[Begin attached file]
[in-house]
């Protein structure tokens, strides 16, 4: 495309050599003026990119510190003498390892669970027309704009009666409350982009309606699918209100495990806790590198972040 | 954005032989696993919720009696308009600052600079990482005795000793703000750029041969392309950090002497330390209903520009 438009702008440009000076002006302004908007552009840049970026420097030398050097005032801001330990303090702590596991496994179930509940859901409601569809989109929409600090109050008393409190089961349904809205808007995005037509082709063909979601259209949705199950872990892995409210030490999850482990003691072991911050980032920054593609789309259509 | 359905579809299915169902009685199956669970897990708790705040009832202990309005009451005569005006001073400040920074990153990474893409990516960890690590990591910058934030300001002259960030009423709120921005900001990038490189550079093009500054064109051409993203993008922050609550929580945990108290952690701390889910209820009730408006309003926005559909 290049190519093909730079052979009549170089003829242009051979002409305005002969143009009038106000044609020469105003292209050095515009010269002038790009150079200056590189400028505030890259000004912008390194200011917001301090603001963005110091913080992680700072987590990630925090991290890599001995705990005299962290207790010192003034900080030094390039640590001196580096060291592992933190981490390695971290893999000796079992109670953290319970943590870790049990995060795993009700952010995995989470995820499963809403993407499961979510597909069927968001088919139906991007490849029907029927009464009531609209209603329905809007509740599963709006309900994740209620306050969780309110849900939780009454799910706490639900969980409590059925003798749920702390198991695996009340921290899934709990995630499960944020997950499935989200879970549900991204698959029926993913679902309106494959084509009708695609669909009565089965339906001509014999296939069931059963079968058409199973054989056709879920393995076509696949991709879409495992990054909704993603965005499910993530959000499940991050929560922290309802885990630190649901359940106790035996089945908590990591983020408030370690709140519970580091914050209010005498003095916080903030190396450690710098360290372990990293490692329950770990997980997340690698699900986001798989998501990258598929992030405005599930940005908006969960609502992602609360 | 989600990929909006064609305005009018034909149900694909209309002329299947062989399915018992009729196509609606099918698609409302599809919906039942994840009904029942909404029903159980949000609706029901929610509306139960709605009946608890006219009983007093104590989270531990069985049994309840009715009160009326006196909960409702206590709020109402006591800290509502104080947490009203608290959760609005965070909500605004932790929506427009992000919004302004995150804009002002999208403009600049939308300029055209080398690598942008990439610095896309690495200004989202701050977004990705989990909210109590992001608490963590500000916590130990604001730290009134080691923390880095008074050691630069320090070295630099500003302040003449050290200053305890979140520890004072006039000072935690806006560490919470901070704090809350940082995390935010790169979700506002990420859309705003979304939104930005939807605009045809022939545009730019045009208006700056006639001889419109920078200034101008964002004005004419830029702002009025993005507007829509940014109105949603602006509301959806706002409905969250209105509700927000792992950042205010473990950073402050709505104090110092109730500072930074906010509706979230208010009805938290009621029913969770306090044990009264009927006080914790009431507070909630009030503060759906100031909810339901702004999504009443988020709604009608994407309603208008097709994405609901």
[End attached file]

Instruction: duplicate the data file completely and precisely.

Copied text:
[in-house]
């Protein structure tokens, strides 16, 4: 495309050599003026990119510190003498390892669970027309704009009666409350982009309606699918209100495990806790590198972040 | 954005032989696993919720009696308009600052600079990482005795000793703000750029041969392309950090002497330390209903520009 438009702008440009000076002006302004908007552009840049970026420097030398050097005032801001330990303090702590596991496994179930509940859901409601569809989109929409600090109050008393409190089961349904809205808007995005037509082709063909979601259209949705199950872990892995409210030490999850482990003691072991911050980032920054593609789309259509 | 359905579809299915169902009685199956669970897990708790705040009832202990309005009451005569005006001073400040920074990153990474893409990516960890690590990591910058934030300001002259960030009423709120921005900001990038490189550079093009500054064109051409993203993008922050609550929580945990108290952690701390889910209820009730408006309003926005559909 290049190519093909730079052979009549170089003829242009051979002409305005002969143009009038106000044609020469105003292209050095515009010269002038790009150079200056590189400028505030890259000004912008390194200011917001301090603001963005110091913080992680700072987590990630925090991290890599001995705990005299962290207790010192003034900080030094390039640590001196580096060291592992933190981490390695971290893999000796079992109670953290319970943590870790049990995060795993009700952010995995989470995820499963809403993407499961979510597909069927968001088919139906991007490849029907029927009464009531609209209603329905809007509740599963709006309900994740209620306050969780309110849900939780009454799910706490639900969980409590059925003798749920702390198991695996009340921290899934709990995630499960944020997950499935989200879970549900991204698959029926993913679902309106494959084509009708695609669909009565089965339906001509014999296939069931059963079968058409199973054989056709879920393995076509696949991709879409495992990054909704993603965005499910993530959000499940991050929560922290309802885990630190649901359940106790035996089945908590990591983020408030370690709140519970580091914050209010005498003095916080903030190396450690710098360290372990990293490692329950770990997980997340690698699900986001798989998501990258598929992030405005599930940005908006969960609502992602609360 | 989600990929909006064609305005009018034909149900694909209309002329299947062989399915018992009729196509609606099918698609409302599809919906039942994840009904029942909404029903159980949000609706029901929610509306139960709605009946608890006219009983007093104590989270531990069985049994309840009715009160009326006196909960409702206590709020109402006591800290509502104080947490009203608290959760609005965070909500605004932790929506427009992000919004302004995150804009002002999208403009600049939308300029055209080398690598942008990439610095896309690495200004989202701050977004990705989990909210109590992001608490963590500000916590130990604001730290009134080691923390880095008074050691630069320090070295630099500003302040003449050290200053305890979140520890004072006039000072935690806006560490919470901070704090809350940082995390935010790169979700506002990420859309705003979304939104930005939807605009045809022939545009730019045009208006700056006639001889419109920078200034101008964002004005004419830029702002009025993005507007829509940014109105949603602006509301959806706002409905969250209105509700927000792992950042205010473990950073402050709505104090110092109730500072930074906010509706979230208010009805938290009621029913969770306090044990009264009927006080914790009431507070909630009030503060759906100031909810339901702004999504009443988020709604009608994407309603208008097709994405609901």